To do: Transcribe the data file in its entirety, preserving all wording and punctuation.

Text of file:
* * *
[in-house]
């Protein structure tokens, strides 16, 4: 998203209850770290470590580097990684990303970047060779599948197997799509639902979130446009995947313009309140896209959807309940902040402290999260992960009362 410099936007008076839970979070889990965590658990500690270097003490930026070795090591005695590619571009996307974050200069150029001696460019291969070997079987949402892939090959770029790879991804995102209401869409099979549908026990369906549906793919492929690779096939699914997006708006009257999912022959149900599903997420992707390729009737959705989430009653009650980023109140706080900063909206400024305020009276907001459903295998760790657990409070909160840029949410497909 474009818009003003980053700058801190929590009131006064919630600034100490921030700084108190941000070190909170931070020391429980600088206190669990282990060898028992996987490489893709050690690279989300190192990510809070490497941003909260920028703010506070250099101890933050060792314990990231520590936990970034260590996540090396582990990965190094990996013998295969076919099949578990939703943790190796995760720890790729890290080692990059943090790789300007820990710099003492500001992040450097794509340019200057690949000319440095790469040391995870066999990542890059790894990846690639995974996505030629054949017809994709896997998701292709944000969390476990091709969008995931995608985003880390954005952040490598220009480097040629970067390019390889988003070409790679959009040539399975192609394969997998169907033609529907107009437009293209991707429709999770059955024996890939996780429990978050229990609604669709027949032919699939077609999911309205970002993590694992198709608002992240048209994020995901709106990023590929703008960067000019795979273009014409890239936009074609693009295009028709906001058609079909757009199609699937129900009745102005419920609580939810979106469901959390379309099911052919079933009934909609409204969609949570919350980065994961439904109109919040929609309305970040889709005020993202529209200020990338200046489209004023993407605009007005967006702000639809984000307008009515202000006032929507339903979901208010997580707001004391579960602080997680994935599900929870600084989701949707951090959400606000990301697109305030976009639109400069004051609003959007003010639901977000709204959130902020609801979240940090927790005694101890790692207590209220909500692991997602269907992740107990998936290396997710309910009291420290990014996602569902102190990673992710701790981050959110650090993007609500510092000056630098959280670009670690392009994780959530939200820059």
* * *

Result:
[in-house]
């Protein structure tokens, strides 16, 4: 998203209850770290470590580097990684990303970047060779599948197997799509639902979130446009995947313009309140896209959807309940902040402290999260992960009362 410099936007008076839970979070889990965590658990500690270097003490930026070795090591005695590619571009996307974050200069150029001696460019291969070997079987949402892939090959770029790879991804995102209401869409099979549908026990369906549906793919492929690779096939699914997006708006009257999912022959149900599903997420992707390729009737959705989430009653009650980023109140706080900063909206400024305020009276907001459903295998760790657990409070909160840029949410497909 474009818009003003980053700058801190929590009131006064919630600034100490921030700084108190941000070190909170931070020391429980600088206190669990282990060898028992996987490489893709050690690279989300190192990510809070490497941003909260920028703010506070250099101890933050060792314990990231520590936990970034260590996540090396582990990965190094990996013998295969076919099949578990939703943790190796995760720890790729890290080692990059943090790789300007820990710099003492500001992040450097794509340019200057690949000319440095790469040391995870066999990542890059790894990846690639995974996505030629054949017809994709896997998701292709944000969390476990091709969008995931995608985003880390954005952040490598220009480097040629970067390019390889988003070409790679959009040539399975192609394969997998169907033609529907107009437009293209991707429709999770059955024996890939996780429990978050229990609604669709027949032919699939077609999911309205970002993590694992198709608002992240048209994020995901709106990023590929703008960067000019795979273009014409890239936009074609693009295009028709906001058609079909757009199609699937129900009745102005419920609580939810979106469901959390379309099911052919079933009934909609409204969609949570919350980065994961439904109109919040929609309305970040889709005020993202529209200020990338200046489209004023993407605009007005967006702000639809984000307008009515202000006032929507339903979901208010997580707001004391579960602080997680994935599900929870600084989701949707951090959400606000990301697109305030976009639109400069004051609003959007003010639901977000709204959130902020609801979240940090927790005694101890790692207590209220909500692991997602269907992740107990998936290396997710309910009291420290990014996602569902102190990673992710701790981050959110650090993007609500510092000056630098959280670009670690392009994780959530939200820059």